Please join us Saturday, March 17th from 2 pm – 4 pm as we continue our state-wide campaign for moral justice. This meeting will layout our action plan and the role you can play in improving the lives of poor people in Wisconsin. You will also hear from faith leaders, community organizers, and impacted citizens who have embraced this moral struggle for justice.
When: Saturday, March 17th from 2 pm – 4 pm
Where: Lake Edge Lutheran Church 4032 Monona Dr, Madison, WI 53716
History of the Poor People’s Campaign
In 1967, Rev. Dr. Martin Luther King Jr. and others called for a “revolution of values” in America, inviting people who had been divided to stand together against the ‘triplets of evil- militarism, racism, and economic injustice to insist that people need not die from poverty in the richest nation to ever exist.
This nation-wide coalition of poor black, white, brown, native people and grassroots and community organizers built the original Poor People’s Campaign. Notable participants included: Myles Horton of the Highlander Center, Loretta Two Crow of National Welfare Rights, Cesar Chavez of United Farm Workers, Al McSurely of the Appalachian Volunteers, Phillip Bernstein of the Council of Jewish Federation and Welfare, Tillie Walker of the United Indian Scholarship Fund, and John Lewis of the Southern Regional Council.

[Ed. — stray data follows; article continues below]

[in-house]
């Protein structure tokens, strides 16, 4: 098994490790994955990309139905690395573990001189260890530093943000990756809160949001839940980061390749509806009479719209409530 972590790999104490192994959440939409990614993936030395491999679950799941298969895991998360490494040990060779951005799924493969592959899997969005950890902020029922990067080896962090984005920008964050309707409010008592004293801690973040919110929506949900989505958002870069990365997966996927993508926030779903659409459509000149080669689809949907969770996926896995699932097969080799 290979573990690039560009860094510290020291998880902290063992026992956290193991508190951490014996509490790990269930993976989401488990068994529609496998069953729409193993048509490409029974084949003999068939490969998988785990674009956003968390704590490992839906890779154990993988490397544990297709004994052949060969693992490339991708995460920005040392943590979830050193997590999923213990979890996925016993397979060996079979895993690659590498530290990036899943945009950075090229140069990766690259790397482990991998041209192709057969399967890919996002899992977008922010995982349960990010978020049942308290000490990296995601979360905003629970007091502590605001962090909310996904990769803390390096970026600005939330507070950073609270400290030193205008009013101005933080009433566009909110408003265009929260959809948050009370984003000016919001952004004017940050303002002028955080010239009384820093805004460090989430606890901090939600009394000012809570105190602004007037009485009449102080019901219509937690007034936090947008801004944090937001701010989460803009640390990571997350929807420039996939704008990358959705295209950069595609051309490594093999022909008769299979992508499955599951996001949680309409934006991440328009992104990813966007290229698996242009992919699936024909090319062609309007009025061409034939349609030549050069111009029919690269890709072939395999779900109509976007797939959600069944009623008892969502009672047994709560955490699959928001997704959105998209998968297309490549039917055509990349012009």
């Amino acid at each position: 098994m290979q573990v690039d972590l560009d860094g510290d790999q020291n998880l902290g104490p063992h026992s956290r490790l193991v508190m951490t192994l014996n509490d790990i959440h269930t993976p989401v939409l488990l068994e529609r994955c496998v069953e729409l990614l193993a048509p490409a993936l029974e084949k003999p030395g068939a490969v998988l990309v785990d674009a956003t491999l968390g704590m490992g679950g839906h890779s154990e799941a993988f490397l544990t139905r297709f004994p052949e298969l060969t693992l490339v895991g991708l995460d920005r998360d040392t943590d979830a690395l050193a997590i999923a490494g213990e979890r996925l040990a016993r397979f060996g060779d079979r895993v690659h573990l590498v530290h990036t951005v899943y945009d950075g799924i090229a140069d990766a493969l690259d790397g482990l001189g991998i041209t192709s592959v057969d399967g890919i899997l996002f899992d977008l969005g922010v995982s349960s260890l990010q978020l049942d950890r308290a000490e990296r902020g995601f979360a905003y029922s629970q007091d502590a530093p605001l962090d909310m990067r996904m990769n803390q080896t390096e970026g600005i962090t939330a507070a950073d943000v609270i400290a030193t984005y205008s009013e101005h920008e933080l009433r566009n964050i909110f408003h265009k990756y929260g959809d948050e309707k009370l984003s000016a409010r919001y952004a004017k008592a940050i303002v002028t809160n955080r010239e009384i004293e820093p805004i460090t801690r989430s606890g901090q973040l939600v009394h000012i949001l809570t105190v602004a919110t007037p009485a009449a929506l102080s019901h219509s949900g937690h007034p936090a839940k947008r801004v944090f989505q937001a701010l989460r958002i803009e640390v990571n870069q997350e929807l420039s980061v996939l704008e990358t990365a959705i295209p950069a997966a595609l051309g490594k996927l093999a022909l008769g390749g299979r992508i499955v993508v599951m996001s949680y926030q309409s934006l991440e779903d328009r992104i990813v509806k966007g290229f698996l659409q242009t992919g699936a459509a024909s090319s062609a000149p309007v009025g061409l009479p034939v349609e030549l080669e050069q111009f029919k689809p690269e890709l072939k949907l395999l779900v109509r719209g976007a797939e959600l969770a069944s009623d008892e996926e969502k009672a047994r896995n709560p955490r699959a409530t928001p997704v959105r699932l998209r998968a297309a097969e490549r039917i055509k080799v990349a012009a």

The Call for a New Poor People’s Campaign
Our social fabric is stretched thin by widening income inequality while politicians criminalize the poor, fan the flames of racism and xenophobia to divide the poor, and steal from the poor to give tax breaks to our richest neighbors and budget increases to a bloated military. The Poor People’s Campaign: A National Call for Moral Revival has emerged from more than a decade of work by grassroots, community and religious leaders, organizations and movements fighting to end systemic racism, poverty, militarism, environmental destruction & related injustices and to build a just, sustainable and participatory society.